18. One or more computer-readable storage media according to claim 16, wherein the shell comprises an assembly executed by a managed code environment, the shell interfacing with one or more APIs of the DBMS and implementing classes representing database structures of which the objects instantiated by the user are instances.
19. One or more computer-readable storage media according to claim 16, wherein the user invokes a command to specify a workload, and the user repeatedly invokes commands to refine a hypothetical configuration of the database and repeatedly invokes the what-if commands between refinements of the hypothetical configuration of the database.
20. One or more computer-readable storage media according to claim 16, further comprising providing a visualization command that is invoked as part of a compound command where the visualization command receives output of one of the what-if commands and generates corresponding graphical representation of the output.
Description
BACKGROUND

Automated physical design tuning involves a database management system (DBMS) recommending a set of physical structures that increase the performance of an underlying database. Physical design has been formulated as a problem statement, traditionally: Given a workload W and a storage budget B, find the set of physical structures, or configuration, that fits in B and results in the lowest execution cost for W. Most modern commercial DBMS's have some facilities for automated design tuning. In general, however, it has not been possible to include in the tuning process information beyond the basic information of the design tuning problem statement.

For instance, it has not been possible to tune a given workload for maximum performance under a storage constraint while at the same time ensuring that no query degrades by more than 10% with respect to the original configuration. As another example, it has not been possible to enforce that the clustered index on a table T cannot be defined over certain columns of T that would introduce hot-spots (without specifying which of the remaining columns should be chosen). As yet another example, in order to decrease contention during query processing, there is no way to avoid any single column from a table from appearing in more than, say, three indexes (the more indexes a column appears in, the more contention arises due to exclusive locks during updates). While some new approaches allow more flexibility in the specification of a physical design tuning problem, existing solutions require that the whole specification to be provided upfront, without possibility of interaction.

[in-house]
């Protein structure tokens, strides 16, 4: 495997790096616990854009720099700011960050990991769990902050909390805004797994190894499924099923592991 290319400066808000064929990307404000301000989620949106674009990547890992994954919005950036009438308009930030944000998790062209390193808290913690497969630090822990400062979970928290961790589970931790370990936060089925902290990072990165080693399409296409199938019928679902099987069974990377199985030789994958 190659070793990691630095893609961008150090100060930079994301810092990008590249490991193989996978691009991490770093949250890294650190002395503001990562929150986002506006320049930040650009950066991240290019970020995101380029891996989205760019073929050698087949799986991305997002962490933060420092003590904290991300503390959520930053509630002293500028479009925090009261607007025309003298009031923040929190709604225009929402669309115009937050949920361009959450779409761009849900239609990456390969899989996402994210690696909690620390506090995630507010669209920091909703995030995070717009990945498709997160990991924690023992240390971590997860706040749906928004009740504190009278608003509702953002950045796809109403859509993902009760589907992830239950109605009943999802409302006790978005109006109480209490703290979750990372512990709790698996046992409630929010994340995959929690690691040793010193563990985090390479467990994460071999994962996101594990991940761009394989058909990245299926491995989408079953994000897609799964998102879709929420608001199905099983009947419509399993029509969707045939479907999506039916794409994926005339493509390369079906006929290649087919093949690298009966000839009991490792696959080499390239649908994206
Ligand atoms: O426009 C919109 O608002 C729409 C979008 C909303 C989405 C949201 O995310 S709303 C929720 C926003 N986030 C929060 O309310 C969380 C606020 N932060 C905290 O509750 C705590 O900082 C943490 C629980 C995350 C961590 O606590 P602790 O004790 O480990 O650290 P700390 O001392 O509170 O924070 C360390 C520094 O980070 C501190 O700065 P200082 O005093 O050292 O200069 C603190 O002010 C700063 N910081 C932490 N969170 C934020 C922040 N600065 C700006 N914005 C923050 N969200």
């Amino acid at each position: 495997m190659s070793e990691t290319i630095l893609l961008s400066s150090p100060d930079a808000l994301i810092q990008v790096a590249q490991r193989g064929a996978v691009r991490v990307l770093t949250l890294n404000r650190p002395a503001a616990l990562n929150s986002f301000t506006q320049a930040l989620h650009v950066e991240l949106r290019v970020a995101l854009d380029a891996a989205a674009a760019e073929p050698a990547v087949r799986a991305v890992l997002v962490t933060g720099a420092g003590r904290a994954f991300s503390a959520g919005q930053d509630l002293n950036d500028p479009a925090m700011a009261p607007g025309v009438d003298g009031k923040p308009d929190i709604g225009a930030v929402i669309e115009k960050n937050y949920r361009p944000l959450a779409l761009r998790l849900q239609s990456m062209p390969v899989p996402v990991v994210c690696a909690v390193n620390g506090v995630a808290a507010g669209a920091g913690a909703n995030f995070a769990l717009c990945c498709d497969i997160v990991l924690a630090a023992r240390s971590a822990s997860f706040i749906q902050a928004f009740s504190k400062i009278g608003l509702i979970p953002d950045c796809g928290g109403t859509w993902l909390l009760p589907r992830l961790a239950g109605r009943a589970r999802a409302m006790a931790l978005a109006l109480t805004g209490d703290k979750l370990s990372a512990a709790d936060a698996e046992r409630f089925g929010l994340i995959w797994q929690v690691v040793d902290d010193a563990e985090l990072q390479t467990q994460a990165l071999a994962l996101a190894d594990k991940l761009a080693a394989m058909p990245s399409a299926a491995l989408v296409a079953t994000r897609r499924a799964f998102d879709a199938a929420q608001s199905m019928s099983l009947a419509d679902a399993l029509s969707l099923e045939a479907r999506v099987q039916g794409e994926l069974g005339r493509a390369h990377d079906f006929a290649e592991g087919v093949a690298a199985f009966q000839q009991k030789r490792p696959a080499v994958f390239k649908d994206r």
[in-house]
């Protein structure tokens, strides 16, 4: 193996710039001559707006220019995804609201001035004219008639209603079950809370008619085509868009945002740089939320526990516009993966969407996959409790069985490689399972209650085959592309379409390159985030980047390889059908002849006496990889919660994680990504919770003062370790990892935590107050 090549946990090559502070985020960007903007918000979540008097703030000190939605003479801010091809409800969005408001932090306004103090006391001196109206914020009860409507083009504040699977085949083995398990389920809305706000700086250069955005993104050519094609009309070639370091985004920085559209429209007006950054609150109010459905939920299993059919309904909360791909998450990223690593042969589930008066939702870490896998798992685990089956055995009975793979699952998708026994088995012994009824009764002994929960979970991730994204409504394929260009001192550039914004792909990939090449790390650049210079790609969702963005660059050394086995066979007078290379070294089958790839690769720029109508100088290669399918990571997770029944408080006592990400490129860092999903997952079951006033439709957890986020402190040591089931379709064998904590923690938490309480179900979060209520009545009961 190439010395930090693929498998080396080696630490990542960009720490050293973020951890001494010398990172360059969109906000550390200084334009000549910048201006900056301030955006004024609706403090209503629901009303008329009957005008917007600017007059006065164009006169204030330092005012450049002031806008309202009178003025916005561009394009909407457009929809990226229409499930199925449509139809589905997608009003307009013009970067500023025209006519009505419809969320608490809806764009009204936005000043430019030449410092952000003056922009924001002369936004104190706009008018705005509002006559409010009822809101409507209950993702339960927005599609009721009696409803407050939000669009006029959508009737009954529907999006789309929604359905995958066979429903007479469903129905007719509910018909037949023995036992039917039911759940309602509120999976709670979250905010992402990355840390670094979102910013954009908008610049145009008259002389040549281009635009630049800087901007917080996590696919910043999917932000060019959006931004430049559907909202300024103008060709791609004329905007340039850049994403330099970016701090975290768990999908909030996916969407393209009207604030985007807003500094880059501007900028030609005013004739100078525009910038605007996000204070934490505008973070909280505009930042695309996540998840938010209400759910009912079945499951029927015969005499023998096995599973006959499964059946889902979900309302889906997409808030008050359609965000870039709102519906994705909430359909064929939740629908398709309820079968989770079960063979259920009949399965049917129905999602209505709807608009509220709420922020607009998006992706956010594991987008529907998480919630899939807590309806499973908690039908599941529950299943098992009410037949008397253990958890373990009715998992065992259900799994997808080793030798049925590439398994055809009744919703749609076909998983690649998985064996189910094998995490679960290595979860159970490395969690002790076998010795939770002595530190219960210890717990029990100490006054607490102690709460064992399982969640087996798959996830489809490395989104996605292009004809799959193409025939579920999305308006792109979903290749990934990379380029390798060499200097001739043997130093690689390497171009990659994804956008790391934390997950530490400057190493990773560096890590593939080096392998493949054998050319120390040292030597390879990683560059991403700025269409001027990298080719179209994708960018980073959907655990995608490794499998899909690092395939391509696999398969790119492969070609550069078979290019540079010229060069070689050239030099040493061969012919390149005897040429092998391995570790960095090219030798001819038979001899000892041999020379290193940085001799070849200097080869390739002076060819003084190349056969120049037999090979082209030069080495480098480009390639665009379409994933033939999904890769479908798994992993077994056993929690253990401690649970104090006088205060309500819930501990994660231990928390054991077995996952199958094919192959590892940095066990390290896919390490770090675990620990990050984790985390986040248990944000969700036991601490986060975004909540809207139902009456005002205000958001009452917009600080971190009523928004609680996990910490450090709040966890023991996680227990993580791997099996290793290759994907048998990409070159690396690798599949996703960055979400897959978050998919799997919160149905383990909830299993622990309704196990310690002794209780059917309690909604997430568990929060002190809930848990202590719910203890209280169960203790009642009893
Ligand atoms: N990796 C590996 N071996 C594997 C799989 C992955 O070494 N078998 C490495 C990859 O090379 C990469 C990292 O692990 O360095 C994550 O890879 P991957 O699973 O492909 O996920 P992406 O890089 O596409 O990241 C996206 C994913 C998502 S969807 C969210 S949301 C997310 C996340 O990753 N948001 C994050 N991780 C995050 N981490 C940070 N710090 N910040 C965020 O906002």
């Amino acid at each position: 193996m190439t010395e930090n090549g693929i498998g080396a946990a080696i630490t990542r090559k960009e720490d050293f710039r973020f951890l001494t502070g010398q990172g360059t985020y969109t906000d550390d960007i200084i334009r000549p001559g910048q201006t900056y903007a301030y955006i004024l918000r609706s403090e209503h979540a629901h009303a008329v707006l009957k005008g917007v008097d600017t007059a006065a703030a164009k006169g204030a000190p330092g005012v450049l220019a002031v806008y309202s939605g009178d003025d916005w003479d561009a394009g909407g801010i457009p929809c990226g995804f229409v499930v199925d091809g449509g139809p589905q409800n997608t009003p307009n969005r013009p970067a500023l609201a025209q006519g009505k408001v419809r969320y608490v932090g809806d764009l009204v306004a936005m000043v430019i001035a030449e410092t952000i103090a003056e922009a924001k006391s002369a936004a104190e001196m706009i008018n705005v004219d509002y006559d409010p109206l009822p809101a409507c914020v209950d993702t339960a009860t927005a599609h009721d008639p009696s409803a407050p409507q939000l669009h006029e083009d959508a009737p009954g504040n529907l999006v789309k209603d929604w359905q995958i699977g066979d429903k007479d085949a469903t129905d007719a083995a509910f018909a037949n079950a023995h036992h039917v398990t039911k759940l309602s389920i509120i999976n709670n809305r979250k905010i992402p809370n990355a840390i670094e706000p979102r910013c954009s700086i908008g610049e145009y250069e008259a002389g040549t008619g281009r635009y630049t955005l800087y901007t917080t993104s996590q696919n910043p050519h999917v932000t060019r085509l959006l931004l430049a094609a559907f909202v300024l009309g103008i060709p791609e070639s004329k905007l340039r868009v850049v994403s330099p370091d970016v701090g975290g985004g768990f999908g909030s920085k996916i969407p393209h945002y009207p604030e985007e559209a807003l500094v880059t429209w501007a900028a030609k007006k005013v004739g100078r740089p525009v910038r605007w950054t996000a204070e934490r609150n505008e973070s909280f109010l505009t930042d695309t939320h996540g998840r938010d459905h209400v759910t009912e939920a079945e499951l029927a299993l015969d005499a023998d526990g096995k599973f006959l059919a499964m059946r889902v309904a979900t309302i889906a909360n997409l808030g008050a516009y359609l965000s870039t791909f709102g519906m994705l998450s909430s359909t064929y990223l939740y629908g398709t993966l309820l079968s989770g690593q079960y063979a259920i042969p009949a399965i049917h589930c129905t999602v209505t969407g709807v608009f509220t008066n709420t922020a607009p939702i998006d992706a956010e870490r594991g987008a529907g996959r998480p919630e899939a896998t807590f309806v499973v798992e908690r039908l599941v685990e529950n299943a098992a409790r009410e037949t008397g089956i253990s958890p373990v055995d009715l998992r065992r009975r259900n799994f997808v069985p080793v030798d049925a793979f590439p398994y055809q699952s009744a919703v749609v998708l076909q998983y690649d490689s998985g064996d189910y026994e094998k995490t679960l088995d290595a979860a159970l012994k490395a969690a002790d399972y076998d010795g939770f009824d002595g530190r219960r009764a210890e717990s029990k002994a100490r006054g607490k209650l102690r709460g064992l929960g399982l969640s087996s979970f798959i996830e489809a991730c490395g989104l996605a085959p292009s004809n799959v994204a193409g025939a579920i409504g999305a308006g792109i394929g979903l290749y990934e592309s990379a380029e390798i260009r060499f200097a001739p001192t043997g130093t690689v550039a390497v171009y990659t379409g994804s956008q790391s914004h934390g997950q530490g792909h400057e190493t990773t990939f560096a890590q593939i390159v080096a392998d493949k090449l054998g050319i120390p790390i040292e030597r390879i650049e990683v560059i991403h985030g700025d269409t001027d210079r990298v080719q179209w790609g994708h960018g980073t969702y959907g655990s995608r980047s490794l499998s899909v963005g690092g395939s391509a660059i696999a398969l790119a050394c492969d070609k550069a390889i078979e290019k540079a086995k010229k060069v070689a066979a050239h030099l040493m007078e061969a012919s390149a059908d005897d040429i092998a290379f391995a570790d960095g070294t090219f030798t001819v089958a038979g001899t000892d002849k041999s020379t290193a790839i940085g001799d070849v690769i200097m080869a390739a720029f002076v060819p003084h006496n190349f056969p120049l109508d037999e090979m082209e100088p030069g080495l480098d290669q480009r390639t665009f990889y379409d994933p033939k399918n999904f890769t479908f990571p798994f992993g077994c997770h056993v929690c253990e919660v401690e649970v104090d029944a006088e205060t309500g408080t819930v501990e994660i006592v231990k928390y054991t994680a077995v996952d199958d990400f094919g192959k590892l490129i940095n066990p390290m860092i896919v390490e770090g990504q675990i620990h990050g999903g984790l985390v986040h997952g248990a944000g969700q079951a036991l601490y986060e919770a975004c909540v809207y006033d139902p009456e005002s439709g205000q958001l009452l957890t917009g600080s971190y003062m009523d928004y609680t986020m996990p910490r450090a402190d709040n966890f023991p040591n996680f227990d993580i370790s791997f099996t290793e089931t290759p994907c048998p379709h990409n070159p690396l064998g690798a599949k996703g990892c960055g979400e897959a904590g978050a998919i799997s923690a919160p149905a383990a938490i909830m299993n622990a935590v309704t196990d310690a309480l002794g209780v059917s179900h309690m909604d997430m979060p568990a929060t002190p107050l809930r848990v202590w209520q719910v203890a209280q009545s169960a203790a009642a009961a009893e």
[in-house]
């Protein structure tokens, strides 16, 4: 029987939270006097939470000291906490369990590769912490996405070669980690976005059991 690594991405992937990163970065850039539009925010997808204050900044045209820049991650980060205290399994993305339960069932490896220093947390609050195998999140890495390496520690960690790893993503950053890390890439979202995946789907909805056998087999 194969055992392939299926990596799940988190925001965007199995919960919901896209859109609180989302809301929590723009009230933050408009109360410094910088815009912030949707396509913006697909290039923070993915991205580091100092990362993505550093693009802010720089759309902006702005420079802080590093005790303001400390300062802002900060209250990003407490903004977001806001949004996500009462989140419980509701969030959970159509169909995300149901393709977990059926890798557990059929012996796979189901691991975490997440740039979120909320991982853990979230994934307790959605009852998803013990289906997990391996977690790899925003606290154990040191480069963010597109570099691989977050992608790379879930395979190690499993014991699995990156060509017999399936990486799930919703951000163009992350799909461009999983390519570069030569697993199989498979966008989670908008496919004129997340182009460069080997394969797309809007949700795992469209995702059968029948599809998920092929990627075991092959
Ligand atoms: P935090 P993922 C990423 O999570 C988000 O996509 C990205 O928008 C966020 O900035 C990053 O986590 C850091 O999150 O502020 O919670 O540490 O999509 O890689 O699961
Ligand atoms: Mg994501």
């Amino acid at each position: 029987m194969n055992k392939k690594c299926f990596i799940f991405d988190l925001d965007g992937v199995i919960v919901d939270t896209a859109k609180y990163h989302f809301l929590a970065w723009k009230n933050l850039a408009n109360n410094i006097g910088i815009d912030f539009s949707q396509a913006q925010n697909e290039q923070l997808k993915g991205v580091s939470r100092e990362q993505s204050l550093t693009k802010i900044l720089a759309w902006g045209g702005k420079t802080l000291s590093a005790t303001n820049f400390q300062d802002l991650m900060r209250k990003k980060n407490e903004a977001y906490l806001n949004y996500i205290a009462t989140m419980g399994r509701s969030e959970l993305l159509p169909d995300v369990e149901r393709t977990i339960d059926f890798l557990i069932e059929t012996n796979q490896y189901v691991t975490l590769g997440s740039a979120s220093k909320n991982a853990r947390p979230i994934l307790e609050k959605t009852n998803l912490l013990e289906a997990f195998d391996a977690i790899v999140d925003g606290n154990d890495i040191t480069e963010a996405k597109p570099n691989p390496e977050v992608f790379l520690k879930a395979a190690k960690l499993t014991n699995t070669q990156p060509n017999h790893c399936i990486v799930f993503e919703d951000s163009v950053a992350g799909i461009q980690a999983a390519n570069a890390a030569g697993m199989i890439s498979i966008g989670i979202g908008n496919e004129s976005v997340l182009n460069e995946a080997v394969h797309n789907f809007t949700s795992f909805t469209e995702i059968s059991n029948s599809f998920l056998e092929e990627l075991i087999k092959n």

Described herein are techniques for flexible and interactive physical design tuning.

SUMMARY

The following summary is included only to introduce some concepts discussed in the Detailed Description below. This summary is not comprehensive and is not intended to delineate the scope of the claimed subject matter, which is set forth by the claims presented at the end.

An architecture for providing interactive sessions for physical database design is described, allowing users to readily try different options, identify problems, and obtain physical designs in a flexible way. Embodiments based on a .NET assembly and modifications to a database management system (DBMS) are also described.

Many of the attendant features will be explained below with reference to the following detailed description considered in connection with the accompanying drawings.

BRIEF DESCRIPTION OF THE DRAWINGS

The present description will be better understood from the following detailed description read in light of the accompanying drawings, wherein like reference numerals are used to designate like parts in the accompanying description.

FIG. 1 shows a physical design tuning tool.

FIG. 2 shows a layered architecture for physical design tuning.

FIG. 3 shows a transcript of an example interactive tuning session.

FIG. 4 shows an XML representation of a portion of a simplified version of a hierarchy exposed by a provider.

FIG. 5 shows a transcript of an example interactive tuning session using a provider.

FIG. 6 shows an example visualization.

FIG. 7 shows an example PowerShell session with two example cmdlets.

FIG. 8 shows an example script.

FIGS. 9-11 show a sample interactive physical database design tuning session.

FIG. 12 shows a process of interactive design tuning.

FIG. 13 shows a diagram illustrating user interaction possible for design tuning.

DETAILED DESCRIPTION

Overview

Embodiments discussed below relate to interactive physical design tuning of databases. For background, FIG. 1 shows a physical design tuning tool 130. The tuning tool 130 is an application used by a DBA to explore alternate configurations of a database 131 managed by a DBMS. Different storage boundaries 132 (e.g., memory limits) and physical configurations and workloads 134 (sets of queries) can be tested for performance results. The tuning tool 130 may function as a database client that communicates with the DBMS through an interface (an API provided by the database) to submit “what-if” scenarios that the DBMS explores, tests, and provides feedback on without necessarily executing the queries. In other words, the DBMS 102 can give feedback on how well a query optimizes or performs according to a possible configuration. As a result, the tuning tool 130 may output some configuration 136 (e.g., some set of indexes I1 . . . Im) deemed to be ideal for the given boundaries 132 and workload 134. Generally, the tuning tool 130 may test many configurations for a query before deciding which configuration is optimal. Regarding what-if facilities or instrumentation of a DBMS, description is provided elsewhere, for example, see “Self-Tuning Database Systems: A Decade of Progress”, VLDB '07, ACM 978-1-59593-649-Mar. 7, 2009.